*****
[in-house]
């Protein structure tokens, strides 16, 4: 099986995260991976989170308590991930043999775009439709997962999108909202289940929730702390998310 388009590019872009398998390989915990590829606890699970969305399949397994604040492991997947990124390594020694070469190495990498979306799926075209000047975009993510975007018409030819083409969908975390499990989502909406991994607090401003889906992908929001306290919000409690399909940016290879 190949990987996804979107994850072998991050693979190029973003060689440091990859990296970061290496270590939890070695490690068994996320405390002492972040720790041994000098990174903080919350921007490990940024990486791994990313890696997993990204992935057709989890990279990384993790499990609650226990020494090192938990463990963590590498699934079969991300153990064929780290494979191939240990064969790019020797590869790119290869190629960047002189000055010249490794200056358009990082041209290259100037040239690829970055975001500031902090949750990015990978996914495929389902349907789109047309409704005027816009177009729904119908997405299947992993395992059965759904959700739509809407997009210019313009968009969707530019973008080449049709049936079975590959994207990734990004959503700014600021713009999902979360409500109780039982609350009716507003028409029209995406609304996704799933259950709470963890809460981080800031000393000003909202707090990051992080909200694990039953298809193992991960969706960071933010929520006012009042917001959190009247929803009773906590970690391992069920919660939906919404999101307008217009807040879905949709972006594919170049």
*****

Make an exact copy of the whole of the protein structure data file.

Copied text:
[in-house]
């Protein structure tokens, strides 16, 4: 099986995260991976989170308590991930043999775009439709997962999108909202289940929730702390998310 388009590019872009398998390989915990590829606890699970969305399949397994604040492991997947990124390594020694070469190495990498979306799926075209000047975009993510975007018409030819083409969908975390499990989502909406991994607090401003889906992908929001306290919000409690399909940016290879 190949990987996804979107994850072998991050693979190029973003060689440091990859990296970061290496270590939890070695490690068994996320405390002492972040720790041994000098990174903080919350921007490990940024990486791994990313890696997993990204992935057709989890990279990384993790499990609650226990020494090192938990463990963590590498699934079969991300153990064929780290494979191939240990064969790019020797590869790119290869190629960047002189000055010249490794200056358009990082041209290259100037040239690829970055975001500031902090949750990015990978996914495929389902349907789109047309409704005027816009177009729904119908997405299947992993395992059965759904959700739509809407997009210019313009968009969707530019973008080449049709049936079975590959994207990734990004959503700014600021713009999902979360409500109780039982609350009716507003028409029209995406609304996704799933259950709470963890809460981080800031000393000003909202707090990051992080909200694990039953298809193992991960969706960071933010929520006012009042917001959190009247929803009773906590970690391992069920919660939906919404999101307008217009807040879905949709972006594919170049």